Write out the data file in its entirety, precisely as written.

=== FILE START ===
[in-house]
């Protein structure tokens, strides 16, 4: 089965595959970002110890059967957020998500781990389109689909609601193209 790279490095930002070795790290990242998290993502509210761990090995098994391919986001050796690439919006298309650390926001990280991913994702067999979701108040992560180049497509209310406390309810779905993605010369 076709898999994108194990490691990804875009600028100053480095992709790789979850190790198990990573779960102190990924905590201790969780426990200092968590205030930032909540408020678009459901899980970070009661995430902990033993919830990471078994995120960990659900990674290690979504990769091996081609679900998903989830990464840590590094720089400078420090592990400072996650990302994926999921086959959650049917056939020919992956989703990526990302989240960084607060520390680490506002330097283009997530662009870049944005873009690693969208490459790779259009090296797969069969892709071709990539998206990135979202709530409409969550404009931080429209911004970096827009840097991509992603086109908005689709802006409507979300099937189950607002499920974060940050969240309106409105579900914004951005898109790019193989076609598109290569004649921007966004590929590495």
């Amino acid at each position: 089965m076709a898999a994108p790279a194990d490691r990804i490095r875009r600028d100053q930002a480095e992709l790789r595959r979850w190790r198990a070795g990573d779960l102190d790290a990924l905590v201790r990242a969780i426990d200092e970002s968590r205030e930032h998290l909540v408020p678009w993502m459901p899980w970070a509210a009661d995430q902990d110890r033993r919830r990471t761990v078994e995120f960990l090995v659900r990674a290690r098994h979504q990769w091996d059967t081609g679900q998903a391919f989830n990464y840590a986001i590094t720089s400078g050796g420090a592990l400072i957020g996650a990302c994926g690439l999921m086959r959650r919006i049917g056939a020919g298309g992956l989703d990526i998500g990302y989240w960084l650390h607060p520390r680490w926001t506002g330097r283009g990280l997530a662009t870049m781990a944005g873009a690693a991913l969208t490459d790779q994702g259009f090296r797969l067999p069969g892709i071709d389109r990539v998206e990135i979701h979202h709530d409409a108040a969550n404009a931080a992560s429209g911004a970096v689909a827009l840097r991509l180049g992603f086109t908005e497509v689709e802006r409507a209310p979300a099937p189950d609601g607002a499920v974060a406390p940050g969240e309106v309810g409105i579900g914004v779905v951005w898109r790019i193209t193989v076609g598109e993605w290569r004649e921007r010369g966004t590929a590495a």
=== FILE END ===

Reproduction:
[in-house]
């Protein structure tokens, strides 16, 4: 089965595959970002110890059967957020998500781990389109689909609601193209 790279490095930002070795790290990242998290993502509210761990090995098994391919986001050796690439919006298309650390926001990280991913994702067999979701108040992560180049497509209310406390309810779905993605010369 076709898999994108194990490691990804875009600028100053480095992709790789979850190790198990990573779960102190990924905590201790969780426990200092968590205030930032909540408020678009459901899980970070009661995430902990033993919830990471078994995120960990659900990674290690979504990769091996081609679900998903989830990464840590590094720089400078420090592990400072996650990302994926999921086959959650049917056939020919992956989703990526990302989240960084607060520390680490506002330097283009997530662009870049944005873009690693969208490459790779259009090296797969069969892709071709990539998206990135979202709530409409969550404009931080429209911004970096827009840097991509992603086109908005689709802006409507979300099937189950607002499920974060940050969240309106409105579900914004951005898109790019193989076609598109290569004649921007966004590929590495």
């Amino acid at each position: 089965m076709a898999a994108p790279a194990d490691r990804i490095r875009r600028d100053q930002a480095e992709l790789r595959r979850w190790r198990a070795g990573d779960l102190d790290a990924l905590v201790r990242a969780i426990d200092e970002s968590r205030e930032h998290l909540v408020p678009w993502m459901p899980w970070a509210a009661d995430q902990d110890r033993r919830r990471t761990v078994e995120f960990l090995v659900r990674a290690r098994h979504q990769w091996d059967t081609g679900q998903a391919f989830n990464y840590a986001i590094t720089s400078g050796g420090a592990l400072i957020g996650a990302c994926g690439l999921m086959r959650r919006i049917g056939a020919g298309g992956l989703d990526i998500g990302y989240w960084l650390h607060p520390r680490w926001t506002g330097r283009g990280l997530a662009t870049m781990a944005g873009a690693a991913l969208t490459d790779q994702g259009f090296r797969l067999p069969g892709i071709d389109r990539v998206e990135i979701h979202h709530d409409a108040a969550n404009a931080a992560s429209g911004a970096v689909a827009l840097r991509l180049g992603f086109t908005e497509v689709e802006r409507a209310p979300a099937p189950d609601g607002a499920v974060a406390p940050g969240e309106v309810g409105i579900g914004v779905v951005w898109r790019i193209t193989v076609g598109e993605w290569r004649e921007r010369g966004t590929a590495a």